A. A. Milne's Magical World "Deep in the hundred acre woods, where Christopher Robin plays, you'll find the enchanted neighborhood of Christopher's childhood days." (Walt Disney's The Many Adventures of Winnie-the-Pooh) Throughout his seventy-four years on Earth, Alan Alexander Milne provided millions with magic, mysticism, and above all, an escape from reality into the imagination. His beautiful stories, specifically those of a young boy and his bear (Winnie-the-Pooh), exquisitely described the friendly place called The Hundred Acre Woods that so many people now dream of. In fact, there are complete religious standards that have been derived almost directly from Milne's Winnie-the-Pooh. And though his life may not have always been perfect, Milne's wonderful tales never failed to create a utopian setting.
A. A. Milne was born on January 18, 1882. His parents were John Vine Milne and Sarah Marie Milne. (Second Plays) As a child, he attended the school for young boys that his father ran.
Milne was never terribly close to his mother and would often eschew her. Milne referred to her as "restfully aloof." (Page at Pooh Corner) His parents had three children, all sons. Milne was the youngest and often wished he had a sister. At the school he attended, Henley House, he had teachers that included H. G. Wells, who undoubtedly helped ignite his flame for writing. (The Oxford Companion to English Literature) As you can see, he was exposed to writing influence even from an early age.
In 1915, Milne went into the army and left his job as editor of Punch magazine. When he returned, his friend, Owen Seaman told him that they had replaced him with someone they all liked more. At first, this disappointed Milne, but soon he realized that he was an avid writer. He preferred writing plays and maintaining his own schedule. (Second Plays) He liked the intricacy of writing plays and seeing them performed. He wrote tons of plays and got much critical acclaim, but his first big hit was Mr. Pim Passes By. (Oxford Companion to English Literature) Milne had now established himself as a recognizable author.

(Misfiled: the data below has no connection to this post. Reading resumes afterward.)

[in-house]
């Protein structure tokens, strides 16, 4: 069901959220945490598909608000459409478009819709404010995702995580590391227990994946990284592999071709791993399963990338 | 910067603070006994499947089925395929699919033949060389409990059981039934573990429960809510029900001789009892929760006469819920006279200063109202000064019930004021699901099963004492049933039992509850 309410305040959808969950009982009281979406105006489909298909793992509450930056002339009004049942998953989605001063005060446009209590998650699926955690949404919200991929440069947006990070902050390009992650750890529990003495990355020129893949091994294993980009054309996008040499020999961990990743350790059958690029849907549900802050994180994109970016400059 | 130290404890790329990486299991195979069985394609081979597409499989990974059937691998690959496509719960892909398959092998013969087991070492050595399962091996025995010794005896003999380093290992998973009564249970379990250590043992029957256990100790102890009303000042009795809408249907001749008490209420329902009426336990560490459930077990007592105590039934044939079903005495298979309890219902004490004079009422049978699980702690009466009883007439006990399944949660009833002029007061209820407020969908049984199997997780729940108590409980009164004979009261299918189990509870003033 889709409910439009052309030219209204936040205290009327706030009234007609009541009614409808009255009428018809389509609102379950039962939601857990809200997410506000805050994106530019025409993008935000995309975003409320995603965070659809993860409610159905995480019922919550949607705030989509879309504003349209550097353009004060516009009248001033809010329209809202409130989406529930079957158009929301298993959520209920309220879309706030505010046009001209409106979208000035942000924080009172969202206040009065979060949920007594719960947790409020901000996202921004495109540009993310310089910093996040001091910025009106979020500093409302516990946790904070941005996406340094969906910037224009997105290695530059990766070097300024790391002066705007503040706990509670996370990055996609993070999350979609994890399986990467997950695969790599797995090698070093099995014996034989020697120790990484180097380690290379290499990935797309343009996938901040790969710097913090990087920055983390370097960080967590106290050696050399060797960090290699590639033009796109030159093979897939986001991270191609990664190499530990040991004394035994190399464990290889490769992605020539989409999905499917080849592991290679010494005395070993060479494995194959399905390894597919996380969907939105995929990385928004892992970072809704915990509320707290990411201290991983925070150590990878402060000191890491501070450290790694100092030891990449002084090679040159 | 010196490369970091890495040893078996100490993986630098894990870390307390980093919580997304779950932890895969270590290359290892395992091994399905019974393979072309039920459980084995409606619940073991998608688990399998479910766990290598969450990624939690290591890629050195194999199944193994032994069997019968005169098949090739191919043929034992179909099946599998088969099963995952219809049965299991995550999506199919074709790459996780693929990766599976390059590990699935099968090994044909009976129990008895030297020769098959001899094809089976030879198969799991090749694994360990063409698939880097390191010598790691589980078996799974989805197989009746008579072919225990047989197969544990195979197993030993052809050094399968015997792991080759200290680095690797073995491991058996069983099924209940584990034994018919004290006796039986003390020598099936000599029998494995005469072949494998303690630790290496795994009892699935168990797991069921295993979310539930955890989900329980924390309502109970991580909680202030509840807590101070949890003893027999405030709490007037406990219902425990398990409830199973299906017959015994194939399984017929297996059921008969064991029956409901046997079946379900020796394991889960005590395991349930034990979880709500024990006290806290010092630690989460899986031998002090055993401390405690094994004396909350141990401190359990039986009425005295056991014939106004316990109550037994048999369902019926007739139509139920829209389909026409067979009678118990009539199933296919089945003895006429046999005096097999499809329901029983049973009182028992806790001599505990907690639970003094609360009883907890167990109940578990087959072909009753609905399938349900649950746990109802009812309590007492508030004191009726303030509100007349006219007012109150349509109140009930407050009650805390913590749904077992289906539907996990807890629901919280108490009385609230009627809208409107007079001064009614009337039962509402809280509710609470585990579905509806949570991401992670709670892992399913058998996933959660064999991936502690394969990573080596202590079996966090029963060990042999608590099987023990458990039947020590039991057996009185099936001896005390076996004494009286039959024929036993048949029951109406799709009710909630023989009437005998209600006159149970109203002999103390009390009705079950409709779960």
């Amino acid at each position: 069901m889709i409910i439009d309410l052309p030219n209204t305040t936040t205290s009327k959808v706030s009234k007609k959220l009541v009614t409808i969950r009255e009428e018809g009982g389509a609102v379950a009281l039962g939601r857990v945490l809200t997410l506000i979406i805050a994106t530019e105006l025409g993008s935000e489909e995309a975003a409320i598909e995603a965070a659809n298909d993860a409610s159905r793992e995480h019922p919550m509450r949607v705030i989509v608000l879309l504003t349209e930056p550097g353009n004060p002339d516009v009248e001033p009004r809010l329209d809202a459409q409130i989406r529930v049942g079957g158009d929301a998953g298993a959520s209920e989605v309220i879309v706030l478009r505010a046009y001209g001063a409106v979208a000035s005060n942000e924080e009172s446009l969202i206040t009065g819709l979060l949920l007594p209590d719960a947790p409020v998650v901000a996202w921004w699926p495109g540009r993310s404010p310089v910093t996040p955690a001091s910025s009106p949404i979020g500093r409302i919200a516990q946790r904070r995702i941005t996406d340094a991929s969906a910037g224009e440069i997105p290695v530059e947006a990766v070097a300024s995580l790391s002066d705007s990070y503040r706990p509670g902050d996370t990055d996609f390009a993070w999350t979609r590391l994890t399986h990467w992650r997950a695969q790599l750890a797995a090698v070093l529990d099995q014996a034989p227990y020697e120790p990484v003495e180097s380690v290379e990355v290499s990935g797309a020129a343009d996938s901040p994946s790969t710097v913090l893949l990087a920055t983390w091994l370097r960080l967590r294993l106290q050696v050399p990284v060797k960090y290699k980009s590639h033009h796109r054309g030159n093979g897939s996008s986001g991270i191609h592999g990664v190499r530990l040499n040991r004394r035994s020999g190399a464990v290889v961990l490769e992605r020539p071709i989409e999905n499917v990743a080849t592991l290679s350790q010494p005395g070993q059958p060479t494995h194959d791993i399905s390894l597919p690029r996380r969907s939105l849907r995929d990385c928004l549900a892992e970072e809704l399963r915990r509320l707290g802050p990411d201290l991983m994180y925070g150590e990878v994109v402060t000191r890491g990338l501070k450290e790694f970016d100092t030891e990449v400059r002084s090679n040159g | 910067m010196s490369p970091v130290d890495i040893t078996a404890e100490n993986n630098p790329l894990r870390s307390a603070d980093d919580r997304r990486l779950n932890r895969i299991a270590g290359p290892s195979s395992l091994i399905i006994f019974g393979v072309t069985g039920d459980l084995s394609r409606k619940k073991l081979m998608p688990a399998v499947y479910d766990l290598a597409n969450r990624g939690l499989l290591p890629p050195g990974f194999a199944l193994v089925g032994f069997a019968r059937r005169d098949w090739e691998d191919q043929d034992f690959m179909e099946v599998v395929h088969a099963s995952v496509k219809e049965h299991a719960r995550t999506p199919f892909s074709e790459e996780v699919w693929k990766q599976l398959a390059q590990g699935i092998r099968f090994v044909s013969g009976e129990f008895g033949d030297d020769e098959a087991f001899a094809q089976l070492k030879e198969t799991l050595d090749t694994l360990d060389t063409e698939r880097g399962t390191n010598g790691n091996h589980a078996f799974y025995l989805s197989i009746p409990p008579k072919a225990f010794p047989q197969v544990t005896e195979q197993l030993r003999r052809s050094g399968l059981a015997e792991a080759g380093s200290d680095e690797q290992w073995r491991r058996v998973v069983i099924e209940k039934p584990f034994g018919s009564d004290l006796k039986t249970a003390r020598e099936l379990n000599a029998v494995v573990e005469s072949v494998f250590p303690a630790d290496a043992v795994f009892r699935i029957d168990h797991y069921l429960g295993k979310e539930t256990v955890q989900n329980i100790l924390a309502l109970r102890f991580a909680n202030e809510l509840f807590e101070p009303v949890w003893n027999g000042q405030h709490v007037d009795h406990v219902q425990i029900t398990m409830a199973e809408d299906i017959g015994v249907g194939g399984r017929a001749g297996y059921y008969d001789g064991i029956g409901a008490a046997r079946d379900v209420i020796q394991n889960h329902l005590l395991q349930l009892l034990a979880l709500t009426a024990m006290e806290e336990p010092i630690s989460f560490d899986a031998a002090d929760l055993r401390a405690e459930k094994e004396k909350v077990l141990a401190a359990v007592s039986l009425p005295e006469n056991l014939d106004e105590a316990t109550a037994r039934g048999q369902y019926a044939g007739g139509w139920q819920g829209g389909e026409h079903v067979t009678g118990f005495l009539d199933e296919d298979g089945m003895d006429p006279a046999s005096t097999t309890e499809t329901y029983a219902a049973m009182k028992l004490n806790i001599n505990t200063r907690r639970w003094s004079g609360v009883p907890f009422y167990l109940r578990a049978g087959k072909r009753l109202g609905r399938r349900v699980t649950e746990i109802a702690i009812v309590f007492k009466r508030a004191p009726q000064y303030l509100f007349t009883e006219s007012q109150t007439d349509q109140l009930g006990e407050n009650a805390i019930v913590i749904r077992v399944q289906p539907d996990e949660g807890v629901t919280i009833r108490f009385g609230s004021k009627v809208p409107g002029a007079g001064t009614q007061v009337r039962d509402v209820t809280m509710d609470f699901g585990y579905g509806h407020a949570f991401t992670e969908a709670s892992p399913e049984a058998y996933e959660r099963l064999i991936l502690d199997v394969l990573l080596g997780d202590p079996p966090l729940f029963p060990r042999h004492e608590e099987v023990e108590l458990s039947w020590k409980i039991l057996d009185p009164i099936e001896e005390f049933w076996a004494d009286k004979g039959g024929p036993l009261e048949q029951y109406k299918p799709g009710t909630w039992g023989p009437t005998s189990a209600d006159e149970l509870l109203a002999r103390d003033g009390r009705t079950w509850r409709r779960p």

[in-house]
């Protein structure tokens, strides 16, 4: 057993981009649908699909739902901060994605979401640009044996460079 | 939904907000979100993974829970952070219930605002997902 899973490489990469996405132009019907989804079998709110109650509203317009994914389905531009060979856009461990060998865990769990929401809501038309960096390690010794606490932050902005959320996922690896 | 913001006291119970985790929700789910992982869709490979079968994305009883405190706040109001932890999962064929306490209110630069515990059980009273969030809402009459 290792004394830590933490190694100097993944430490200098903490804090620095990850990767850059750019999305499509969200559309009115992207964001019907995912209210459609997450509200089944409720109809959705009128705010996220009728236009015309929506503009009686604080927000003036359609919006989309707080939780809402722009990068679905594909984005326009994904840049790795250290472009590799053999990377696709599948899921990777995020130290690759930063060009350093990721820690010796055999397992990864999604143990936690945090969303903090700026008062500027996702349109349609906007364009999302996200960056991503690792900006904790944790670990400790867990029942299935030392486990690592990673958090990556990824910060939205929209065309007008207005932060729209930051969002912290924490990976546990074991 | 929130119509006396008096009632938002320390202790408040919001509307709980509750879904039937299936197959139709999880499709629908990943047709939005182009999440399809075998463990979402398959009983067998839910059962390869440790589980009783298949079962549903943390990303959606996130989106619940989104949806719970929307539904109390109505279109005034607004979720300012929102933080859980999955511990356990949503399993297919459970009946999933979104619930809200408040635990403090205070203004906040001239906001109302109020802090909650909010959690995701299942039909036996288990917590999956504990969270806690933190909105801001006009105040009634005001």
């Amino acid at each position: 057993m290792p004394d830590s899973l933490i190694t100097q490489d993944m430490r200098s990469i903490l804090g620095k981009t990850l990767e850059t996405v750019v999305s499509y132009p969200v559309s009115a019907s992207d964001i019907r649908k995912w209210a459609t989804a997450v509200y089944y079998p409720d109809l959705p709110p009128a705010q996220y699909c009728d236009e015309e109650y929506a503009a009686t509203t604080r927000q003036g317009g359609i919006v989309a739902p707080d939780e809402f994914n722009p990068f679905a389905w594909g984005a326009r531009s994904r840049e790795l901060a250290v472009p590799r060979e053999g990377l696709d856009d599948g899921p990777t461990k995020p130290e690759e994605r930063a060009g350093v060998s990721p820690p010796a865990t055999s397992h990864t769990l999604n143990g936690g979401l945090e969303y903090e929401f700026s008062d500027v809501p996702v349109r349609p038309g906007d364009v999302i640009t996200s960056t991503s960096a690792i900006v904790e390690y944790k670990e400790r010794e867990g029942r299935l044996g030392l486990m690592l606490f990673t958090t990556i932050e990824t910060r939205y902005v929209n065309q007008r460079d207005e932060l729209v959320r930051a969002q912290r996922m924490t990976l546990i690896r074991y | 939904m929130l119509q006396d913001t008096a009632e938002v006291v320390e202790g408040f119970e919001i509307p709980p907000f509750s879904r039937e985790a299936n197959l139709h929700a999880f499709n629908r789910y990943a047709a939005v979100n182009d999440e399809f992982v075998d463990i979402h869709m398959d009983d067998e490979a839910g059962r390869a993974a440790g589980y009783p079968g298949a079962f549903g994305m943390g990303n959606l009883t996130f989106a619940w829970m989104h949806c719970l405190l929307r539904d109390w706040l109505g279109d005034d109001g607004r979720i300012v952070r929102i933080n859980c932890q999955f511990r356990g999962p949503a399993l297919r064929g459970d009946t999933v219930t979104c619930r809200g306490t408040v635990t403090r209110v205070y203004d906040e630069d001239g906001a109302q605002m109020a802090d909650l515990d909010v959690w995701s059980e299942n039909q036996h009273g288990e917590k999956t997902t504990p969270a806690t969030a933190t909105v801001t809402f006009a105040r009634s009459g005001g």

In 1924, Milne published his first story that included his son, Christopher Robin, When We Were Very Young. It sold over fifty thousand copies within eight weeks of it's first publication. (Minneapolis Star Tribune) For it, he hired the illustrator from Punch, E. H. Shephard. The two made a wonderful team, and soon, they released Winnie-the-Pooh, which exceeded the popularity of the poems. (U.S. News and World Report) By watching his son and his relationship with his toys, Milne was able to grasp and describe a world so beautiful and pure, it's like no other.
Soon, the world knew Pooh. Entire books and moral systems were written based on the philosophies and stylings of Winnie-the-Pooh. The little bear has even been described as being "...amazingly consistent with the principles of living envisioned long ago by the Chinese founders of Taoism." (The Tao of Pooh) The thoughtfulness expressed between all the characters in Milne's stories and just the generally halcyon atmosphere can be looked at as an ideal way for anyone to live. In fact, Winnie-the-Pooh means more to some than just a stuffed animal locked away in a little boy's imagination, but actually an proper way to base one's own existence.
Milne's books and plays continue not only individuals, but entire societies. The future of not only Pooh, but of all of Milne's works is limitless.
With a little help from Walt Disney and his creation of Winnie-the-Pooh feature length films, Pooh is today a household name. When Disney produced the cartoons, the world also started to read Milne's books again, so it would seem that as long as Pooh is alive, nothing can impede Milne's books' popularity from also sticking around. The future of Pooh is as unpredictable as the future of a religion or ethnic group.
As is obvious through his success, Milne stayed on top through all trials and tribulations. From his early life and plays, his relationships with his parents and son, to the international success of Winnie-the-Pooh, Milne may even be classified as a genius. Alan Alexander Milne truly created a magical world for all to run and escape to.